For the experiment, a research team around neurobiologist Alon Chen observed mice that had been placed in groups and left to wander around freely.
By examining the rodents' interactions over the course of a few days, the scientists were able to identify up to 60 separate behaviors. Examples include a willingness to approach others, chasing or fleeing, sharing food, exploring and hiding.
Each mouse was then given different scores based on its behavior. With the help of special computer programs, which extracted personality traits form the data scientists obtained during observations, the team was able to develop a personality scale.
This scale, similar to the one used for humans, falls under the so-called "big five" personality traits model: They include extroversion, agreeableness, conscientiousness, neuroticism and openness to experience. As a quick refresher, extroversion is connected to talkativeness, sociability, and high emotional expressiveness; agreeableness to altruism and kindness; openness to broad interests and imagination; conscientiousness to impulse control; and neuroticism to moodiness and emotional instability.
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The researchers defined "personality" as individual characteristics that are fairly stable, and which last an entire lifetime.
To prove if the observed behaviors could truly be viewed as personality traits, scientists then put mice in a stressful situation. Even though the behavior of mice changed, what the researchers assessed to be their personal characteristics remained the same. This led to the conclusion that every mouse had a unique, individual personality.
The researchers, who came from the Weizman Institute of Science in Rehovot, Israel and the Max Planck Institute of Psychiatry in Munich, published their study on November 4th in the journal Nature Neuroscience.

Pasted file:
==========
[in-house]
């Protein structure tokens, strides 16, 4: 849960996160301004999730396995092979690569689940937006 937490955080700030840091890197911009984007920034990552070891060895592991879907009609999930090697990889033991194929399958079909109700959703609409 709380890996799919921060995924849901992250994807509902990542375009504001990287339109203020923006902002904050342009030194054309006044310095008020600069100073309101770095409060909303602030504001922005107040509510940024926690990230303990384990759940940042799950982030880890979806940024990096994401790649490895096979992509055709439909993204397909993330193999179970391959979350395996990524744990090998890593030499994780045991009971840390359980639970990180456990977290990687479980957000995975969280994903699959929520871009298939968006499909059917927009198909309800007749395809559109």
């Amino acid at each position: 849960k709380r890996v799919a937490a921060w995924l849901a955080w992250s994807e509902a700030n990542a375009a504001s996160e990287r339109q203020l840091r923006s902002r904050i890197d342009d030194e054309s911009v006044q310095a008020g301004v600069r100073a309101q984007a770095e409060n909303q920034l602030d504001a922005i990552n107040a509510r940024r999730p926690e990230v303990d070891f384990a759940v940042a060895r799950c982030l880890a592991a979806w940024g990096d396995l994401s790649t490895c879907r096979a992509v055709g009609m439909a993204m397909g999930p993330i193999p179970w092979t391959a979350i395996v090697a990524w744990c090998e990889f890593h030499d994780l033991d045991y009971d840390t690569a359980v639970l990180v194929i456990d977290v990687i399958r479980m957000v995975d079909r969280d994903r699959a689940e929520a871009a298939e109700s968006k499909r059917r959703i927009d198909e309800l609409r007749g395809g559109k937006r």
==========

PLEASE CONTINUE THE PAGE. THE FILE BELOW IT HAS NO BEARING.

Genes play a crucial role
During research, the team also examined the relationship between genetics and behavior, which has long remained an open question in science.
Behavioral genetics is not a new field, as there is no more doubt that genes influence the development of our personalities. However, understanding in which way we inherit certain characteristics is relevant for understanding of how the rest of our personality is influenced by the environment we live in. In this case, the results suggested that the lab mice, despite having lived for generations in a lab, still had personality traits and inherited behaviors from their ancestors, who lived freely in nature for millions of years.
How can this help us humans?
One of the lead researchers, Dr. Oren Forkosh, points out that understanding the way children inherit certain aspects of their personalities is now opening the door for better diagnosis and treatment of mental illnesses.
When these genes trigger pathological behavior, examining how genes form personalities could help with the development of more individualized psychotherapies. A personalized therapy could, for example, include the prescription of more specific and effective treatments for depression.
Put differently, personalized medicine is focused on identifying how some of our inherited characteristics, like openness or neuroticism, will influence the success rate of a specific treatment. Identifying these connections between personality, genes and medicines may help find a better match between a patient suffering from mental illness and the prescribed treatment.
Depression, which is one of the most common mental illnesses with around 300 million people suffering worldwide, is a clear target of personalized medicine.
Severe depression can lead to suicide, which is one of the three leading causes of death among both females and males aged between 15 and 44, according to the World Health Organization (WHO).
If you are suffering from emotional strain or suicidal thoughts, seek professional help. You can find information on where to find help, no matter where you live in the world, at this website: www.befrienders.org